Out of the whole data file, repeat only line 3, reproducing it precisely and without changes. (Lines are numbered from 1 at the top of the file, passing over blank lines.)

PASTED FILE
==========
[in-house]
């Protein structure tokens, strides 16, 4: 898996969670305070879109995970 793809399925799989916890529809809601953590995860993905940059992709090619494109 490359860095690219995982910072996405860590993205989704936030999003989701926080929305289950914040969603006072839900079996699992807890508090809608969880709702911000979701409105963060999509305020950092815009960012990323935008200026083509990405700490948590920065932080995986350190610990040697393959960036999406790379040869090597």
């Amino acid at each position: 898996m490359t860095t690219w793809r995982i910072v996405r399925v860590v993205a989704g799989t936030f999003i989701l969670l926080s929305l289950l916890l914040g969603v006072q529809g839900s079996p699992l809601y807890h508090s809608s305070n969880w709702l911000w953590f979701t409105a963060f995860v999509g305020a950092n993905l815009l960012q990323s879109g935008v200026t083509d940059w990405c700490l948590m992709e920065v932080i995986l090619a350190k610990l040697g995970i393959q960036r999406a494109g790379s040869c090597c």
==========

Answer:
């Amino acid at each position: 898996m490359t860095t690219w793809r995982i910072v996405r399925v860590v993205a989704g799989t936030f999003i989701l969670l926080s929305l289950l916890l914040g969603v006072q529809g839900s079996p699992l809601y807890h508090s809608s305070n969880w709702l911000w953590f979701t409105a963060f995860v999509g305020a950092n993905l815009l960012q990323s879109g935008v200026t083509d940059w990405c700490l948590m992709e920065v932080i995986l090619a350190k610990l040697g995970i393959q960036r999406a494109g790379s040869c090597c």